This all comes about due to an epochal event known as Robert’s Rebellion.

The history of this rebellion has been taught to us by the winners, and it goes like this:

  • Robert Baratheon and Ned Stark were living in the Aerie under the tutelage of Jon Arryn as fosters.
  • Robert was engaged to marry Ned’s sister Lyanna.
  • Rhaegar kidnapped Lyanna, and Rhaegar’s father — King Aerys II — had Ned’s father and his older brother killed when they complained about it.
  • Aerys then demanded that Arryn hand Ned and Robert over to him. Arryn refused, and led Houses Arryn, Stark, and Baratheon in a successful rebellion that House Tully joined after both Ned and Jon were engaged to Hoster Tully’s daughters. House Lannister joined at the last minute.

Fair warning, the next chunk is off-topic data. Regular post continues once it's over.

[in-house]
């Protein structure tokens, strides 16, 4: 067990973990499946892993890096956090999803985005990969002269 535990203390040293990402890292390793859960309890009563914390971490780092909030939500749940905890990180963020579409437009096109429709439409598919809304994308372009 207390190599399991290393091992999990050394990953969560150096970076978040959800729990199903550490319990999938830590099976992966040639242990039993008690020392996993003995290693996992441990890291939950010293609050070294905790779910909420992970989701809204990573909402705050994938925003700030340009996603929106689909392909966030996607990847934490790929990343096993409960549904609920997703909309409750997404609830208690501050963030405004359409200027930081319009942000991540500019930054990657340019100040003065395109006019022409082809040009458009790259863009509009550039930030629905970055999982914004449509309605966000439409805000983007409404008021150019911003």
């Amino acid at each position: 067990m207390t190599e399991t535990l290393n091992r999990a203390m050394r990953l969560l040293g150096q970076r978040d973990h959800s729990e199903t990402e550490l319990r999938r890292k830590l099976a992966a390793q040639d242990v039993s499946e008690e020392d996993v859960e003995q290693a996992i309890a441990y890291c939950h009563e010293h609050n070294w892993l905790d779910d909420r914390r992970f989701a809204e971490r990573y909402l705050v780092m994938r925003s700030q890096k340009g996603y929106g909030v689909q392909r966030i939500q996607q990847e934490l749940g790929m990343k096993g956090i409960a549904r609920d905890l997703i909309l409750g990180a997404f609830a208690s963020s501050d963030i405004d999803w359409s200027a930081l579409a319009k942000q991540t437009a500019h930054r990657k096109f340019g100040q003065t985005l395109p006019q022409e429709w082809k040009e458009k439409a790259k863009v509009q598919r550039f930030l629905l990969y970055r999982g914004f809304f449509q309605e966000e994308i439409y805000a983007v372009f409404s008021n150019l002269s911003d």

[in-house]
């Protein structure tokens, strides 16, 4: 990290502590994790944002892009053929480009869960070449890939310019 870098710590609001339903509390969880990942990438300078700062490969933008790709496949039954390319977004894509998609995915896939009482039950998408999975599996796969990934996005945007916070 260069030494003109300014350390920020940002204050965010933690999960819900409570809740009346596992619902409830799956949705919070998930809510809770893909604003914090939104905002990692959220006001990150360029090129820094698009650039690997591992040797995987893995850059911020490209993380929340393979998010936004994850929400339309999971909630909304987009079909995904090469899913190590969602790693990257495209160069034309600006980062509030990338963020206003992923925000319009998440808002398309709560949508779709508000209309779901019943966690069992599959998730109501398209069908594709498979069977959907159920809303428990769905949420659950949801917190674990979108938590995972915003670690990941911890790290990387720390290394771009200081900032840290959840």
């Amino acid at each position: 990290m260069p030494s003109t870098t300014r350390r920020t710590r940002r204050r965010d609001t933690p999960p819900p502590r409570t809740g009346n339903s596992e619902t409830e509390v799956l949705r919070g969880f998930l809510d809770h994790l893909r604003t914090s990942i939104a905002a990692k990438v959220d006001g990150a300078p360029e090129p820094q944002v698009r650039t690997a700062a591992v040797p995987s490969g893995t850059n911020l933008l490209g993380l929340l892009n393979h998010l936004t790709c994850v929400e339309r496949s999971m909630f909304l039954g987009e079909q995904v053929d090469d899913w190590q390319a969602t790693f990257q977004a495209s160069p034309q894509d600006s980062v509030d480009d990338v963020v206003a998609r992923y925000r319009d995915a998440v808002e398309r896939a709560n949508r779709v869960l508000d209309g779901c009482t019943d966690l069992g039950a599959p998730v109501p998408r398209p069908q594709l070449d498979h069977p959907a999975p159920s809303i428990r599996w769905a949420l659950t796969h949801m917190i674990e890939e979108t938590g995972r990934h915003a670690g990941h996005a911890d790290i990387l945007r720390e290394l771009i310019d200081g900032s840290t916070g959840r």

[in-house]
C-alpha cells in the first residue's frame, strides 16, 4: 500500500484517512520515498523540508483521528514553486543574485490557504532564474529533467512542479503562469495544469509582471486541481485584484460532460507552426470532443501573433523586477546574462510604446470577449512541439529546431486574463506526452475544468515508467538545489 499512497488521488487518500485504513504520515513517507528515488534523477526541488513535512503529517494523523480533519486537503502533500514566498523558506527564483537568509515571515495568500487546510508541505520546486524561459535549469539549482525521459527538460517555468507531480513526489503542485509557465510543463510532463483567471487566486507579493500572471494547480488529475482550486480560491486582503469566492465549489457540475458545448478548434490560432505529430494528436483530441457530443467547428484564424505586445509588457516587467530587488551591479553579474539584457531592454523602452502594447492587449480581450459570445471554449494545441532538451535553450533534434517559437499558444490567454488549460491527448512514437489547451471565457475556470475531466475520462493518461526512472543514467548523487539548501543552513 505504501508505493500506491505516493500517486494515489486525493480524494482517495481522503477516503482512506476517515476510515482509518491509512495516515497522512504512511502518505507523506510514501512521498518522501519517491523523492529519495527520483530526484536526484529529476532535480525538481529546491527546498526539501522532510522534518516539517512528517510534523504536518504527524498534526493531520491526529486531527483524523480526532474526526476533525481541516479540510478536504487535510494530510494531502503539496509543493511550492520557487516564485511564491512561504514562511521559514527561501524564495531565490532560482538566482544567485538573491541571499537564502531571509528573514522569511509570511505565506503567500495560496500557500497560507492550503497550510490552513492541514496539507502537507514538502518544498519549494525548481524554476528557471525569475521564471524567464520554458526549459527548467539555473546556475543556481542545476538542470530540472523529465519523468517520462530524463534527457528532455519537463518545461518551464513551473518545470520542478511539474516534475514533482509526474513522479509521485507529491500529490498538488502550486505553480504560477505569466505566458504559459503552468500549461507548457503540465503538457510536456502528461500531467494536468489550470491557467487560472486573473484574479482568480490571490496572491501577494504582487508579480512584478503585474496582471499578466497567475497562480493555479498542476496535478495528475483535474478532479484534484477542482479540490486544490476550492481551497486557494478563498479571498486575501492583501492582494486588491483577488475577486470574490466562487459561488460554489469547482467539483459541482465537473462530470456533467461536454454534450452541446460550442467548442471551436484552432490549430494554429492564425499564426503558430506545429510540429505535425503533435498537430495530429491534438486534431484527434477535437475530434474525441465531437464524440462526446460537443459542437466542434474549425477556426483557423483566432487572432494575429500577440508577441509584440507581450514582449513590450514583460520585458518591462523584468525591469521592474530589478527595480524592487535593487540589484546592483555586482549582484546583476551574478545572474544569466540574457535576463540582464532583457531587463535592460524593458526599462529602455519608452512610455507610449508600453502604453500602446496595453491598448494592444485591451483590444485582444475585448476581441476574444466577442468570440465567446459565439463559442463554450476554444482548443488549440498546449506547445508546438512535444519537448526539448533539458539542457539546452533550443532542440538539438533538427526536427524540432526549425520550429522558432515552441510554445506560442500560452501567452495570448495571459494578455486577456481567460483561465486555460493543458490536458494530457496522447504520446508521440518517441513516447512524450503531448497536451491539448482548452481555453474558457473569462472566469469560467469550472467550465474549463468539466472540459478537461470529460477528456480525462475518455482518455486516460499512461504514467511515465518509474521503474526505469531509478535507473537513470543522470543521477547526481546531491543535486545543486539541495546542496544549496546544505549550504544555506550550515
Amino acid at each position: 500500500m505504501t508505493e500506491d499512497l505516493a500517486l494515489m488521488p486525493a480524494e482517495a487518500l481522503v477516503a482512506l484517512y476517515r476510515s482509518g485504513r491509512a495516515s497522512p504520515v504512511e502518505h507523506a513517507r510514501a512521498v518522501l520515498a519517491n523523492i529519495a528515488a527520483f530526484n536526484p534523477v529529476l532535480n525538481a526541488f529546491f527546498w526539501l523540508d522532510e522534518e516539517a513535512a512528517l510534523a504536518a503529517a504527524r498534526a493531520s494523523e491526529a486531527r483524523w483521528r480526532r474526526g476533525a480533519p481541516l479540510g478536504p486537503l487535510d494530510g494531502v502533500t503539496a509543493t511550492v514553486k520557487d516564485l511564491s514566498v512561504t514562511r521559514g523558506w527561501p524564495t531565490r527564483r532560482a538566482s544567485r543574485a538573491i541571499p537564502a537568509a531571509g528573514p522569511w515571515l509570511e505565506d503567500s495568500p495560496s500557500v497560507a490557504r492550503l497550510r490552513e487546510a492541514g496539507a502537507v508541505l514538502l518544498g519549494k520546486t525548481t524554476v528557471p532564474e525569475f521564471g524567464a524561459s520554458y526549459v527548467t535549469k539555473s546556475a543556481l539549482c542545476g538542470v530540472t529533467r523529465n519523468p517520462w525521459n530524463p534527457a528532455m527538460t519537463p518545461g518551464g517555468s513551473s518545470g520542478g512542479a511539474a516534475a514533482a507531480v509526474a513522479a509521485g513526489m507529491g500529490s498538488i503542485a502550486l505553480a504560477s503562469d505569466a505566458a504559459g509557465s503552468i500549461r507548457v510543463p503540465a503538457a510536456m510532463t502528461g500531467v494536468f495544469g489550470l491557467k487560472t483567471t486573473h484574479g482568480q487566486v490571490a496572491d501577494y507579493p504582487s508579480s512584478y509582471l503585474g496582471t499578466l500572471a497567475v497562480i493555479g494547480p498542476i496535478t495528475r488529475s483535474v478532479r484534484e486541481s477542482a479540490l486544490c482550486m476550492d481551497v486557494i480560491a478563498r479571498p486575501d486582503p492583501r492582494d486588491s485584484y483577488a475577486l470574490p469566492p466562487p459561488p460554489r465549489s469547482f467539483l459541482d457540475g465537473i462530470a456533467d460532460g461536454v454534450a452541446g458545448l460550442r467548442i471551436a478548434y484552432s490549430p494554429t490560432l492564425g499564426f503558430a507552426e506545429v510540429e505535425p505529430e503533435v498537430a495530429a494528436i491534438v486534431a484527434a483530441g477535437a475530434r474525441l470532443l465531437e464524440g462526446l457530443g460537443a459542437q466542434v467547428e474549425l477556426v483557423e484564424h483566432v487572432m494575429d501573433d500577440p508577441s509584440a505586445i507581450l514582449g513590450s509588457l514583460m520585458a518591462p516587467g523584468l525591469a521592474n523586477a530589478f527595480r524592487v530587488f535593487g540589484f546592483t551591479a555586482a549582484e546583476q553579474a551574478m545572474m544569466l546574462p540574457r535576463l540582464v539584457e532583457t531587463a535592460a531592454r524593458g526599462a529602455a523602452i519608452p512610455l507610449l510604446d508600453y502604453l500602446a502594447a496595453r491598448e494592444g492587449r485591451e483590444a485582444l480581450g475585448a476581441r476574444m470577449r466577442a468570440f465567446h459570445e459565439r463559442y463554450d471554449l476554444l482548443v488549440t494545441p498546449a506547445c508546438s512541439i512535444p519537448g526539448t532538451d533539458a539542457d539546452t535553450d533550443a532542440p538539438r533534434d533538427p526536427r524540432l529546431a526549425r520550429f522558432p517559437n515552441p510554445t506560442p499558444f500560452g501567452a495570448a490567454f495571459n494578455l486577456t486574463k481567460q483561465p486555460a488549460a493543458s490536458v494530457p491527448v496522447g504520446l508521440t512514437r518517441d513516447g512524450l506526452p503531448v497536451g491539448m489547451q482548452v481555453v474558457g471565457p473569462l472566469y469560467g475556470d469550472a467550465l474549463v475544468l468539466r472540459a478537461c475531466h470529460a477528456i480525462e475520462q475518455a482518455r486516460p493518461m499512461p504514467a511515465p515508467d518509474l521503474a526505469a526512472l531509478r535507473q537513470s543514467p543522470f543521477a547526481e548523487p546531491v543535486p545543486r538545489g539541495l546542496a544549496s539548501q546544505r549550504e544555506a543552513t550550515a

• Robert took over as king because he was a distant Targaryen cousin, appointed his mentor Jon Arryn to serve as hand, and married Cersei Lannister to further cement the alliance.

At the end of the war, as previously seen, Ned and Howland Reed fight Ser Arthur Dayne outside the Tower of Joy to find Lyanna but she does not survive the war.

Ned then returns to Winterfell with a baby, Jon Snow, who he presented to the world as his bastard son and raised among his trueborn children. Ned never told Jon or anyone else who his mother was. What we see in this episode is that Lyanna was pregnant during the war and gave birth to a child — presumably Rhaegar’s son — shortly before dying. This is the baby that Ned brought back with him to Winterfell. Not his son, but his nephew.

Why would Ned lie about all this?

Well, way back in season one we see Ned and Robert — who are close friends and political allies, let's recall — arguing about whether they should assassinate Daenerys way off in distant Essos. Robert, you see, believes that any surviving Targaryen child is a mortal threat to his regime. Ned believes that murdering children is wrong and they should let Daenerys be.